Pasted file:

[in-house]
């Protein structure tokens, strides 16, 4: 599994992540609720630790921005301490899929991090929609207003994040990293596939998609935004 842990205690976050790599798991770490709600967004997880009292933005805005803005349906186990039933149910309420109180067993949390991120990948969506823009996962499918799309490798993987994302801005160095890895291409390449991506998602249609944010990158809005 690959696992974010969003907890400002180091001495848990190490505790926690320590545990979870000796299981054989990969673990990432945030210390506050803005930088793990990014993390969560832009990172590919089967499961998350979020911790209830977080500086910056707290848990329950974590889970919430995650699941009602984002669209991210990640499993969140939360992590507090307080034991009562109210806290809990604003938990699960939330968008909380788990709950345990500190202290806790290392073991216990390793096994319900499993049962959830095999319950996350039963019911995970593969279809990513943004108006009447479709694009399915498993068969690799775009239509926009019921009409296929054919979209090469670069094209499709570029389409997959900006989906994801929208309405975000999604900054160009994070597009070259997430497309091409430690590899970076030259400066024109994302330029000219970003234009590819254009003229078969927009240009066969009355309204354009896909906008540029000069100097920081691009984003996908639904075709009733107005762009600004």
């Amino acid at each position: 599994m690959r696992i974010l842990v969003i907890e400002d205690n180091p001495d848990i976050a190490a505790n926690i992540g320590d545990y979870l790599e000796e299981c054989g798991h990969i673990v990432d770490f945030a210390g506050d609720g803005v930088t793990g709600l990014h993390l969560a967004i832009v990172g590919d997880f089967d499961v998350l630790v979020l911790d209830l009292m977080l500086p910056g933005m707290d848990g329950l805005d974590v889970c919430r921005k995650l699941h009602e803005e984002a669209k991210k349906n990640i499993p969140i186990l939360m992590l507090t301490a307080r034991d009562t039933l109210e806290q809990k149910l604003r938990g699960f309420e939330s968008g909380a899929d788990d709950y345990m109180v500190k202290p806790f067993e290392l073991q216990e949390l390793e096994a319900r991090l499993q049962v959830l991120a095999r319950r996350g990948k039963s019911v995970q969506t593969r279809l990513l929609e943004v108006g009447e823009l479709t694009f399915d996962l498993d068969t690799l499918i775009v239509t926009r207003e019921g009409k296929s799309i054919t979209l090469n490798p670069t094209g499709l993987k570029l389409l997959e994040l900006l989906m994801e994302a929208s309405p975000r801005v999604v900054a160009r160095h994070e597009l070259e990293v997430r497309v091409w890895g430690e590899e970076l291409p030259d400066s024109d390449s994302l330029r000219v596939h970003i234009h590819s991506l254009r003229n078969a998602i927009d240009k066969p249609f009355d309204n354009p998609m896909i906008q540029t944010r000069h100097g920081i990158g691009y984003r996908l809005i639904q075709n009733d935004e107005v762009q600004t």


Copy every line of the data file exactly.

[in-house]
């Protein structure tokens, strides 16, 4: 599994992540609720630790921005301490899929991090929609207003994040990293596939998609935004 842990205690976050790599798991770490709600967004997880009292933005805005803005349906186990039933149910309420109180067993949390991120990948969506823009996962499918799309490798993987994302801005160095890895291409390449991506998602249609944010990158809005 690959696992974010969003907890400002180091001495848990190490505790926690320590545990979870000796299981054989990969673990990432945030210390506050803005930088793990990014993390969560832009990172590919089967499961998350979020911790209830977080500086910056707290848990329950974590889970919430995650699941009602984002669209991210990640499993969140939360992590507090307080034991009562109210806290809990604003938990699960939330968008909380788990709950345990500190202290806790290392073991216990390793096994319900499993049962959830095999319950996350039963019911995970593969279809990513943004108006009447479709694009399915498993068969690799775009239509926009019921009409296929054919979209090469670069094209499709570029389409997959900006989906994801929208309405975000999604900054160009994070597009070259997430497309091409430690590899970076030259400066024109994302330029000219970003234009590819254009003229078969927009240009066969009355309204354009896909906008540029000069100097920081691009984003996908639904075709009733107005762009600004």
């Amino acid at each position: 599994m690959r696992i974010l842990v969003i907890e400002d205690n180091p001495d848990i976050a190490a505790n926690i992540g320590d545990y979870l790599e000796e299981c054989g798991h990969i673990v990432d770490f945030a210390g506050d609720g803005v930088t793990g709600l990014h993390l969560a967004i832009v990172g590919d997880f089967d499961v998350l630790v979020l911790d209830l009292m977080l500086p910056g933005m707290d848990g329950l805005d974590v889970c919430r921005k995650l699941h009602e803005e984002a669209k991210k349906n990640i499993p969140i186990l939360m992590l507090t301490a307080r034991d009562t039933l109210e806290q809990k149910l604003r938990g699960f309420e939330s968008g909380a899929d788990d709950y345990m109180v500190k202290p806790f067993e290392l073991q216990e949390l390793e096994a319900r991090l499993q049962v959830l991120a095999r319950r996350g990948k039963s019911v995970q969506t593969r279809l990513l929609e943004v108006g009447e823009l479709t694009f399915d996962l498993d068969t690799l499918i775009v239509t926009r207003e019921g009409k296929s799309i054919t979209l090469n490798p670069t094209g499709l993987k570029l389409l997959e994040l900006l989906m994801e994302a929208s309405p975000r801005v999604v900054a160009r160095h994070e597009l070259e990293v997430r497309v091409w890895g430690e590899e970076l291409p030259d400066s024109d390449s994302l330029r000219v596939h970003i234009h590819s991506l254009r003229n078969a998602i927009d240009k066969p249609f009355d309204n354009p998609m896909i906008q540029t944010r000069h100097g920081i990158g691009y984003r996908l809005i639904q075709n009733d935004e107005v762009q600004t």